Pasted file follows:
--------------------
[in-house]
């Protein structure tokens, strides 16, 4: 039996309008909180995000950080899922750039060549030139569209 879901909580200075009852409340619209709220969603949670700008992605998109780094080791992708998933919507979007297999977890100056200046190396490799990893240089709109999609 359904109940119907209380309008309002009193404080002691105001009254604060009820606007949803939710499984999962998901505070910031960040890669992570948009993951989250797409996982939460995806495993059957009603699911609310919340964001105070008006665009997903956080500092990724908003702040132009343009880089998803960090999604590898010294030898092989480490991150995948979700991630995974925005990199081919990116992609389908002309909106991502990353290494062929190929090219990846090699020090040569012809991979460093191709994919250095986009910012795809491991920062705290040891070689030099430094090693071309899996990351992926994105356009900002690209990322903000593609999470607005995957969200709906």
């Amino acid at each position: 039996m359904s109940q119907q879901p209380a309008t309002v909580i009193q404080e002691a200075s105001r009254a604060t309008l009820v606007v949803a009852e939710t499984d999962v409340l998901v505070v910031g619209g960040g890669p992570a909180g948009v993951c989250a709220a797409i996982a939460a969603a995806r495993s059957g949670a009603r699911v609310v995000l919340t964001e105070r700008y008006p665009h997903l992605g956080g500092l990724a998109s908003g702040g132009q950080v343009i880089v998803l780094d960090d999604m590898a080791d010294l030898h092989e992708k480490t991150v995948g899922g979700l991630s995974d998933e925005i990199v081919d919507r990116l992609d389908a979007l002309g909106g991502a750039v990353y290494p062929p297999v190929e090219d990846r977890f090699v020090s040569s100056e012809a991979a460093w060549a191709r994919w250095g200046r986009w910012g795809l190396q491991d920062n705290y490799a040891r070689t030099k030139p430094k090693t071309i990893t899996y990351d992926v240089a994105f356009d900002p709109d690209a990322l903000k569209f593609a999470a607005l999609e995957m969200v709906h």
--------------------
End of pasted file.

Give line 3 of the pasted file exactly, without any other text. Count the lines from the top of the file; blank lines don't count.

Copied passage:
């Amino acid at each position: 039996m359904s109940q119907q879901p209380a309008t309002v909580i009193q404080e002691a200075s105001r009254a604060t309008l009820v606007v949803a009852e939710t499984d999962v409340l998901v505070v910031g619209g960040g890669p992570a909180g948009v993951c989250a709220a797409i996982a939460a969603a995806r495993s059957g949670a009603r699911v609310v995000l919340t964001e105070r700008y008006p665009h997903l992605g956080g500092l990724a998109s908003g702040g132009q950080v343009i880089v998803l780094d960090d999604m590898a080791d010294l030898h092989e992708k480490t991150v995948g899922g979700l991630s995974d998933e925005i990199v081919d919507r990116l992609d389908a979007l002309g909106g991502a750039v990353y290494p062929p297999v190929e090219d990846r977890f090699v020090s040569s100056e012809a991979a460093w060549a191709r994919w250095g200046r986009w910012g795809l190396q491991d920062n705290y490799a040891r070689t030099k030139p430094k090693t071309i990893t899996y990351d992926v240089a994105f356009d900002p709109d690209a990322l903000k569209f593609a999470a607005l999609e995957m969200v709906h």